Strange World: A living failure
December 6, 2022
Disney’s Strange World released in theaters on November 23 to middling reviews. With a combination of negative reviews and poor marketing Strange World seemed to be, more or less, set up to fail by Disney.
The plot of the movie was really simple. A group of people had to explore a world below theirs in order to save their civilization. The plot was done in such a way that made the movie intriguing from start to finish. Lately, Disney has been making films that are only interesting in some parts with a storyline that has been repeated many times before. It was nice to see Disney take a simple plot and branch out the story in a fresh way.
Strange World focuses on a family coming together, but also shows that they aren’t perfect and have distinctive personalities from one another. The story for this film felt unique because it focused less on the stories of the individual characters and more on bringing the characters together towards their common goal . Disney hasn’t taken this approach very often so it’s refreshing to see them step out of their comfort zone.
Each character was built with distinctive features such as Searcher Clades shedding of tradition, Jaeger Clades adherence to tradition, and Ethan Clade being stuck between. These features, while contradictory, are intentionally made as such; they play an integral part in the growth of each character as well as in the lead up to the grand reveal of the movie.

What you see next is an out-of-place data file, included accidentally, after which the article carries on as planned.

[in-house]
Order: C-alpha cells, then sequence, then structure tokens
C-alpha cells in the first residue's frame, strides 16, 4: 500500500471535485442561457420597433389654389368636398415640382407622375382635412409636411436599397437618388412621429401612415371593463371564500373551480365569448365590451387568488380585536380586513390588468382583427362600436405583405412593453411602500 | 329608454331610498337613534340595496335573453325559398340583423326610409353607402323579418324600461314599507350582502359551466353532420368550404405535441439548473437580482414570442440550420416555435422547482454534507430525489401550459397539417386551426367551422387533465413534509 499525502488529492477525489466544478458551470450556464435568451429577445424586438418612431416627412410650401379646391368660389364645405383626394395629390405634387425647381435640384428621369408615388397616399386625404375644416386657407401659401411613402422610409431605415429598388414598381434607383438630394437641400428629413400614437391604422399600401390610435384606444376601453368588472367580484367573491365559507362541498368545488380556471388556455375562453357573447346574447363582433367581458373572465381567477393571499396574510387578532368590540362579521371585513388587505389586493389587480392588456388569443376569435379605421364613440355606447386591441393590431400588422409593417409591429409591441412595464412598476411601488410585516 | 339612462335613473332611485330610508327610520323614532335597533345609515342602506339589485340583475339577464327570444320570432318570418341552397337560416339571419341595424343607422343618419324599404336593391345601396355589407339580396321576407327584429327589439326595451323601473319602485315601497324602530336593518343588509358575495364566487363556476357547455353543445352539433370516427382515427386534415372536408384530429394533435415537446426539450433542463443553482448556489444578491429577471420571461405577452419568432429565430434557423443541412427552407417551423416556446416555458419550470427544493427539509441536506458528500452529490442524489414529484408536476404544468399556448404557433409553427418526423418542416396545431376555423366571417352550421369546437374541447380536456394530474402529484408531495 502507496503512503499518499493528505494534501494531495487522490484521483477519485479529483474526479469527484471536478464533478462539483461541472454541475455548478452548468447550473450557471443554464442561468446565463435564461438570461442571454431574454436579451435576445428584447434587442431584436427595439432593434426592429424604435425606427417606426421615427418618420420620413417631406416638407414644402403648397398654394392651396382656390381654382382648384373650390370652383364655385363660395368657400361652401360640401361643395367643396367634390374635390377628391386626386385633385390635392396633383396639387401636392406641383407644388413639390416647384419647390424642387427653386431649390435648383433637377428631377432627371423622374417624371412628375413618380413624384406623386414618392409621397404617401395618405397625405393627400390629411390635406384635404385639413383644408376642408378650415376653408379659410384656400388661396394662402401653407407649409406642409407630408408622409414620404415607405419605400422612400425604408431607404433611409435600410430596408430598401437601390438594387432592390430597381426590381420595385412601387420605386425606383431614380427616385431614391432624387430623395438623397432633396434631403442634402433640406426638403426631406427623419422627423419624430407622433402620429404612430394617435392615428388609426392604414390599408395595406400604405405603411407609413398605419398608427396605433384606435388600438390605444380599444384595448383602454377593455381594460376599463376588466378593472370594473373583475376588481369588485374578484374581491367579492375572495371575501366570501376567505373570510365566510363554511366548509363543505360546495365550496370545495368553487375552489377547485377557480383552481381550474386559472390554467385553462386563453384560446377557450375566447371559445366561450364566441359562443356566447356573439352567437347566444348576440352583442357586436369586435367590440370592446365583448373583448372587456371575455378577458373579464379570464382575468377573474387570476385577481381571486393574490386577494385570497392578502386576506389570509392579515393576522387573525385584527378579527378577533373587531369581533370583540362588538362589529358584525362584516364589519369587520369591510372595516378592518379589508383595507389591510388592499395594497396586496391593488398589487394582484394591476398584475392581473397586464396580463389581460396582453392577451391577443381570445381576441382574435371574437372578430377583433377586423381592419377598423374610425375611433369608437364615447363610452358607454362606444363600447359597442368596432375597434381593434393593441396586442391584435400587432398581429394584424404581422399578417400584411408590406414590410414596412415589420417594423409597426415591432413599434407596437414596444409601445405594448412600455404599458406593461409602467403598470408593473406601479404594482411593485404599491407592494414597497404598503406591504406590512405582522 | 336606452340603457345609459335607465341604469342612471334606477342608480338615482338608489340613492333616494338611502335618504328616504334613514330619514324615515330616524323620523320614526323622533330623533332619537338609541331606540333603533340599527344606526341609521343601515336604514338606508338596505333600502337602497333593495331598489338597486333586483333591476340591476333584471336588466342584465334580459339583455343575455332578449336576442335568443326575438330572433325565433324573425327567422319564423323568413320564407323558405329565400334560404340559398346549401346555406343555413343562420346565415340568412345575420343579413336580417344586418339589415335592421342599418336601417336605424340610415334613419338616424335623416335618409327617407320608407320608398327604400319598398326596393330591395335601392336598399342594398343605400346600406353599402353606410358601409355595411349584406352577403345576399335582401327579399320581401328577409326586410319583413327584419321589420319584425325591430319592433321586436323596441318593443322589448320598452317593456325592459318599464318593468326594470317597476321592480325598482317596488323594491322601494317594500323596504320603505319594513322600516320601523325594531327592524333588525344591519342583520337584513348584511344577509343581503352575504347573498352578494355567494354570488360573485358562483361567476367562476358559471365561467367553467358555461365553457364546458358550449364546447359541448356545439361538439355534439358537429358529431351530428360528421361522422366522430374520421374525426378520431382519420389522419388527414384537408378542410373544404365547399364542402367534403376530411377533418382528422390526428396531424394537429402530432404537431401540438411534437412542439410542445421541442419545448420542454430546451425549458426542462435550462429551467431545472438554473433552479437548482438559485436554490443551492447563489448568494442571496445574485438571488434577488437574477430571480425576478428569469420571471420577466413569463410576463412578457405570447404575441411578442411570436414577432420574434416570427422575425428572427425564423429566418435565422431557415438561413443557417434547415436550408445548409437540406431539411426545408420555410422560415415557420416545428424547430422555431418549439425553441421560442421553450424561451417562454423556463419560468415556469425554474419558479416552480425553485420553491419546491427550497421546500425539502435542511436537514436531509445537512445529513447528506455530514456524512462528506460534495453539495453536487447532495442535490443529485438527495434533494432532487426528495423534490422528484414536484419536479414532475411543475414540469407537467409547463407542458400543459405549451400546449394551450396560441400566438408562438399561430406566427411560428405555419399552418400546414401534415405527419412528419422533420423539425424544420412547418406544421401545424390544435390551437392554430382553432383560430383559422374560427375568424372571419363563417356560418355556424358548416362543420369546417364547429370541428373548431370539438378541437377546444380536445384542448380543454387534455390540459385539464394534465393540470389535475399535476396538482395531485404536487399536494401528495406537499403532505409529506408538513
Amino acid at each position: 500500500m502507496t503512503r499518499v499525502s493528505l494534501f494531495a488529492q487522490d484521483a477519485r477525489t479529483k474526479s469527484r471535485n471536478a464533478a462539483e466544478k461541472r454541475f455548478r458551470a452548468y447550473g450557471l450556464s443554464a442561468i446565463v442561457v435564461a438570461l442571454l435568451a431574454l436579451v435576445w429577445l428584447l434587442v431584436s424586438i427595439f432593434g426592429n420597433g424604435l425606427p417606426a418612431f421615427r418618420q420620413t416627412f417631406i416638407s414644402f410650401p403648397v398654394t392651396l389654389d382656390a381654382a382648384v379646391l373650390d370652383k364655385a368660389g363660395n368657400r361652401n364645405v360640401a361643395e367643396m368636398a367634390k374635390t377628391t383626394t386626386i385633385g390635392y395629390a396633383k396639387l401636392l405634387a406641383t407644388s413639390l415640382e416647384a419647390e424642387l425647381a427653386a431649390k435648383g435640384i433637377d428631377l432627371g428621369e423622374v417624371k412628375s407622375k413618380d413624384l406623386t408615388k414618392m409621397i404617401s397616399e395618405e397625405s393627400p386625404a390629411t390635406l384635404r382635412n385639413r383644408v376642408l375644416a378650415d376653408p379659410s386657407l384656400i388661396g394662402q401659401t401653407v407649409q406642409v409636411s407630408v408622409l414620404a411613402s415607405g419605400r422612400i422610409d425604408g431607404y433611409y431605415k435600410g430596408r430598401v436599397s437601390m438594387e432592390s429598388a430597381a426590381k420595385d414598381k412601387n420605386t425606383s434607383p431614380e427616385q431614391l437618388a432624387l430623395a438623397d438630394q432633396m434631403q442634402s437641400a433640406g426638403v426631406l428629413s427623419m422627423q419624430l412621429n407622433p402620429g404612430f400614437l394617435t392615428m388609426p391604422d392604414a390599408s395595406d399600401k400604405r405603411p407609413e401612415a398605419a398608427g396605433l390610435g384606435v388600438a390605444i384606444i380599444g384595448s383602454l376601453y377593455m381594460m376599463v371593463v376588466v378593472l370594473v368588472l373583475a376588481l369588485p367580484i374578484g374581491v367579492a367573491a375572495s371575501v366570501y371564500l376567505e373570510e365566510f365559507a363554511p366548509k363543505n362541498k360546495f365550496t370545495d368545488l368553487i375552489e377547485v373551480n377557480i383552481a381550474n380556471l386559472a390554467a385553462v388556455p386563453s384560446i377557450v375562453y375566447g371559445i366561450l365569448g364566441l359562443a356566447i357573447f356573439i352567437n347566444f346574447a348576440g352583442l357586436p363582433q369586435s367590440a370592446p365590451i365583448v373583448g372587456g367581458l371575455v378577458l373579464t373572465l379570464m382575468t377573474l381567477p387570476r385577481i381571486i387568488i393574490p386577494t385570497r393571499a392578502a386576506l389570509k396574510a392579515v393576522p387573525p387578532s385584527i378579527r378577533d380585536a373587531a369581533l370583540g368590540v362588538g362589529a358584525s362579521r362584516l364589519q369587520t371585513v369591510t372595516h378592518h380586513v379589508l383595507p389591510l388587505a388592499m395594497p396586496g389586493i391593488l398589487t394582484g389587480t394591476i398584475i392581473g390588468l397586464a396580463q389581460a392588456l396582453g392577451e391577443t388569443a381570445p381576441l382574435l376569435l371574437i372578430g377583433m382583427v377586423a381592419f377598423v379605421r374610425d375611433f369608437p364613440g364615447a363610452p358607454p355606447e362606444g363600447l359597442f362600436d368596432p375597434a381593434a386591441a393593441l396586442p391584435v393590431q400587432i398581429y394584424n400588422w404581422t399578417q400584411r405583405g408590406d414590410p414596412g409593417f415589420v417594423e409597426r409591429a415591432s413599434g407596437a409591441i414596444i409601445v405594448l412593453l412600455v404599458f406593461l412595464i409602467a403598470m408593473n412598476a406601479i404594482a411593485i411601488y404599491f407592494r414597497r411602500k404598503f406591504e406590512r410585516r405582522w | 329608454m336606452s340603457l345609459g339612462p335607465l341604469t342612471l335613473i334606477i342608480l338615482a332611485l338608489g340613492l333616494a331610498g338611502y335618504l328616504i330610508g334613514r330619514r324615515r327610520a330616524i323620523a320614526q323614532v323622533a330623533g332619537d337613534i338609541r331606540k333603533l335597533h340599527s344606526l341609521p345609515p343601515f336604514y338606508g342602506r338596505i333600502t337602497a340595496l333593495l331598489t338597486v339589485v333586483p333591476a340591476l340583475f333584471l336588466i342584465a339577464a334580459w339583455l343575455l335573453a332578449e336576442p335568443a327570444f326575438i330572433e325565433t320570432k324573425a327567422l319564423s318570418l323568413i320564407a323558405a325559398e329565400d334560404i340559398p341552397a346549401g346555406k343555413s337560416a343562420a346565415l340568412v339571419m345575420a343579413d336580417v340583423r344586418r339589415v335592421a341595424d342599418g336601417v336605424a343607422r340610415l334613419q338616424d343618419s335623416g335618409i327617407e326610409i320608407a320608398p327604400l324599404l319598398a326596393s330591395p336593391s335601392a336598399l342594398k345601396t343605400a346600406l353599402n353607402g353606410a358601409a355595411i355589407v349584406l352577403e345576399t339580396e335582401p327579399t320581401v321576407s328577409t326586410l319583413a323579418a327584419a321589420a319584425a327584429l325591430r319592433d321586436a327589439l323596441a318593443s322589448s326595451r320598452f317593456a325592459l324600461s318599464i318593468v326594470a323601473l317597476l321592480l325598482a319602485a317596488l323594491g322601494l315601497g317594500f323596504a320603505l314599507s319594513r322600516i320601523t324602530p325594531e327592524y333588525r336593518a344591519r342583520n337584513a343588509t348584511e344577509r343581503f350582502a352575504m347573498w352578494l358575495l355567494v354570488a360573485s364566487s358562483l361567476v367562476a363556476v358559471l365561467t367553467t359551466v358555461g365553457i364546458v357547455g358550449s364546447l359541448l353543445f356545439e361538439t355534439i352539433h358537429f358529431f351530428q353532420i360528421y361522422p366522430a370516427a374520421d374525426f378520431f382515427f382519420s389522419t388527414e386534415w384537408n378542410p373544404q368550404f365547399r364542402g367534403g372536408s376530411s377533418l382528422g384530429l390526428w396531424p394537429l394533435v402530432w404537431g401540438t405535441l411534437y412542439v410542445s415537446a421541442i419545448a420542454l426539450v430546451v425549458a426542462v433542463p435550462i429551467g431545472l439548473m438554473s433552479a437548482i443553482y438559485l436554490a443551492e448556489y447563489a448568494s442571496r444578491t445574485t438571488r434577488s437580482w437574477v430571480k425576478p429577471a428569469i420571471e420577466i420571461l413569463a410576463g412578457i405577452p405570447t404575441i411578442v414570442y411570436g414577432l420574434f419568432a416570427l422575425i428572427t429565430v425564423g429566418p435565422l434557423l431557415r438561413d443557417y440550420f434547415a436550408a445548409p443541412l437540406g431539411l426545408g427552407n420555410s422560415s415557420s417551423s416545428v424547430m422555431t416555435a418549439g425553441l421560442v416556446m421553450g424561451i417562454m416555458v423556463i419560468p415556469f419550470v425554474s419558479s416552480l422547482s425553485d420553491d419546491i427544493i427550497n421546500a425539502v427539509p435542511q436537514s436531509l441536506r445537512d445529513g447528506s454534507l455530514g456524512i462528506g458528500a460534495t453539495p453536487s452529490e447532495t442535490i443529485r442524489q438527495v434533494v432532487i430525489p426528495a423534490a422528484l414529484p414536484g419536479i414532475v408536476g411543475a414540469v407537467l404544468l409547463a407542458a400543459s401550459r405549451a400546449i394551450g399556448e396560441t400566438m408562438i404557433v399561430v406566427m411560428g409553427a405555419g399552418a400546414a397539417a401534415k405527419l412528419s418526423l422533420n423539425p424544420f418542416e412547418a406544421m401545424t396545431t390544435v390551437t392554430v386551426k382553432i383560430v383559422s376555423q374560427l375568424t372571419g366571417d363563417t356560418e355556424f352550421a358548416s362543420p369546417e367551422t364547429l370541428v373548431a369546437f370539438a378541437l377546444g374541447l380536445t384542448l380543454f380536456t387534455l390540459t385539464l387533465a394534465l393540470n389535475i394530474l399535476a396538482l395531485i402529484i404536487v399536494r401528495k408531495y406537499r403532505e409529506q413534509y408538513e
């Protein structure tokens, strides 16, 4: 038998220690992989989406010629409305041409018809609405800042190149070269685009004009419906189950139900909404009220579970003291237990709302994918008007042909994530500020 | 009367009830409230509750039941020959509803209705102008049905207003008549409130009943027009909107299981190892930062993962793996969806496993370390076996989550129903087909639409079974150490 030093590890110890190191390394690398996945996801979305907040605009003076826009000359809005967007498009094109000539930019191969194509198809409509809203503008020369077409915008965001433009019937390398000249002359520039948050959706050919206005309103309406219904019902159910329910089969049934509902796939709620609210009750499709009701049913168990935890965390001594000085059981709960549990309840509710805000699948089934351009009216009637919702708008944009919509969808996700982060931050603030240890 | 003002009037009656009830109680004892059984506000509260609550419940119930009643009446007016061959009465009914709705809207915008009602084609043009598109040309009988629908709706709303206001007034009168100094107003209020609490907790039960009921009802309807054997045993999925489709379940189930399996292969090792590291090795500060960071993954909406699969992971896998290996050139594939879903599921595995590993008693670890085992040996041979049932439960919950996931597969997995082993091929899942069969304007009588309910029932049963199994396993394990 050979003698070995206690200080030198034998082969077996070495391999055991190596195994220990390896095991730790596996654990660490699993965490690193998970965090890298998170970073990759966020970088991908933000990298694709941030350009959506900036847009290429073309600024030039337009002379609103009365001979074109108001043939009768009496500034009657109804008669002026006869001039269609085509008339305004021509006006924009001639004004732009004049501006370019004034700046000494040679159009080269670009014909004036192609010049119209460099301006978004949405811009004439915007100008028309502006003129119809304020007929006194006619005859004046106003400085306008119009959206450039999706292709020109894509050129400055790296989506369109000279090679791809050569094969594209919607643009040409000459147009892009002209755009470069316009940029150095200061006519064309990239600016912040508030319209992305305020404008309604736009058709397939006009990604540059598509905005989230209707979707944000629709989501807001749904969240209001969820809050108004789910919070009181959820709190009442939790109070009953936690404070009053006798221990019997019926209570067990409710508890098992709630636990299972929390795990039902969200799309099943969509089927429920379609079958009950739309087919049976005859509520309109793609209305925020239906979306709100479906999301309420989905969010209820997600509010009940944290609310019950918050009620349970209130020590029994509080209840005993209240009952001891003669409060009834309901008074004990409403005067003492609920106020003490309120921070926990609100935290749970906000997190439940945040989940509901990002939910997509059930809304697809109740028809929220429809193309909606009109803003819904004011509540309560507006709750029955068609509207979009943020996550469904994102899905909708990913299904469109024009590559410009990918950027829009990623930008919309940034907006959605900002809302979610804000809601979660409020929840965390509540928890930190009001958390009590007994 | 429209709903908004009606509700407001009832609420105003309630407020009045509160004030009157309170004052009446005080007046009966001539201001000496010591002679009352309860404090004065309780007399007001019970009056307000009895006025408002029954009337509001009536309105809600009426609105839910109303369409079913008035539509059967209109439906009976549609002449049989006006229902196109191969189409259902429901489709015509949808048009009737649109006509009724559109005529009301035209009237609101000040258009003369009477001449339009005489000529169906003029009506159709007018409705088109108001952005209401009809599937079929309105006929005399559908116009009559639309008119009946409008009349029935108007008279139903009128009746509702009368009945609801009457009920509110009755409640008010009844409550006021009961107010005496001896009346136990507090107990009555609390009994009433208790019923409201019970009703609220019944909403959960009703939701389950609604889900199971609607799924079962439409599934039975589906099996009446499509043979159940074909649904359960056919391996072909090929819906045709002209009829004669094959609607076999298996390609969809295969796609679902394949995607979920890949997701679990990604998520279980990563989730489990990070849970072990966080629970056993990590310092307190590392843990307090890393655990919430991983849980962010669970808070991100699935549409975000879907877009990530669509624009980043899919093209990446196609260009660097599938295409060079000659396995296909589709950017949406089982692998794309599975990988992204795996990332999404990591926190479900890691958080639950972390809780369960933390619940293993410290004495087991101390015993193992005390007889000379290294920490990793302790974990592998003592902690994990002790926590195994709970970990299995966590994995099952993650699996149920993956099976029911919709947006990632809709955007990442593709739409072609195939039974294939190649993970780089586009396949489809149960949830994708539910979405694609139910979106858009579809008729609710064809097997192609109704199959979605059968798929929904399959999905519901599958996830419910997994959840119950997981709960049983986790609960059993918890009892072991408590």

The animation of the two worlds were full of colors that were pleasing to the eyes. Within the town of Avalonia, it is filled with earthy tones like deep greens and browns while the world below is filled with a lot of pastel colors with a few that stand out like the blue of the character Splat and the sky filled with yellows and pinks, almost resembling a sunset.
The juxtaposition of the two worlds in their color palettes really adds to the sense of the unknown that is present throughout the film. This “unknown” is underlined by other feelings of interconnectedness and wonder which only seem to illuminate the ever present differences in the characters. Leading to a level of world building that Disney has been missing in many of their recent animated films.
While Strange World brought a lot of positive things to the world of Disney it was ultimately poorly received, being touted as just another corporate cash grab, uninspired, and just plainly not very good.
These negative reviews were not helped by the poor marketing done by Disney leading up to the movie with many saying they didn’t even know Strange World came out. Ultimately giving the impression that Disney wasn’t confident in the project and didn’t care enough to advertise it.
All of this coupled together would, in the end, lead Strange World to be a box office failure losing an estimated $100 million dollars.